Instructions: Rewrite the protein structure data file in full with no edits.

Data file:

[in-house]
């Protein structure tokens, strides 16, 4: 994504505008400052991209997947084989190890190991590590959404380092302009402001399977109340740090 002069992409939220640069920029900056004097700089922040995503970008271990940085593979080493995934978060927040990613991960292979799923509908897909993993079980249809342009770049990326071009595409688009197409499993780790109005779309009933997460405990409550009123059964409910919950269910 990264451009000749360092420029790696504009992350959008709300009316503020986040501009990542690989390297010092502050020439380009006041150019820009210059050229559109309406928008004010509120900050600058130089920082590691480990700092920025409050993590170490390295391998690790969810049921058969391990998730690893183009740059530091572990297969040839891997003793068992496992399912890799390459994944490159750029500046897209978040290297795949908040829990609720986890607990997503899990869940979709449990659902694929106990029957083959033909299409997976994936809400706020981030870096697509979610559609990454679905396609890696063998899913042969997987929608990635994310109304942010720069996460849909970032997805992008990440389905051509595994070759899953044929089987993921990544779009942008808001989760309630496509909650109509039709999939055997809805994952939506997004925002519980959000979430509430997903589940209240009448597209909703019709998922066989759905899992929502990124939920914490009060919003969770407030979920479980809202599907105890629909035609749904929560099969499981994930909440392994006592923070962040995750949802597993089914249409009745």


[in-house]
């Protein structure tokens, strides 16, 4: 994504505008400052991209997947084989190890190991590590959404380092302009402001399977109340740090 002069992409939220640069920029900056004097700089922040995503970008271990940085593979080493995934978060927040990613991960292979799923509908897909993993079980249809342009770049990326071009595409688009197409499993780790109005779309009933997460405990409550009123059964409910919950269910 990264451009000749360092420029790696504009992350959008709300009316503020986040501009990542690989390297010092502050020439380009006041150019820009210059050229559109309406928008004010509120900050600058130089920082590691480990700092920025409050993590170490390295391998690790969810049921058969391990998730690893183009740059530091572990297969040839891997003793068992496992399912890799390459994944490159750029500046897209978040290297795949908040829990609720986890607990997503899990869940979709449990659902694929106990029957083959033909299409997976994936809400706020981030870096697509979610559609990454679905396609890696063998899913042969997987929608990635994310109304942010720069996460849909970032997805992008990440389905051509595994070759899953044929089987993921990544779009942008808001989760309630496509909650109509039709999939055997809805994952939506997004925002519980959000979430509430997903589940209240009448597209909703019709998922066989759905899992929502990124939920914490009060919003969770407030979920479980809202599907105890629909035609749904929560099969499981994930909440392994006592923070962040995750949802597993089914249409009745």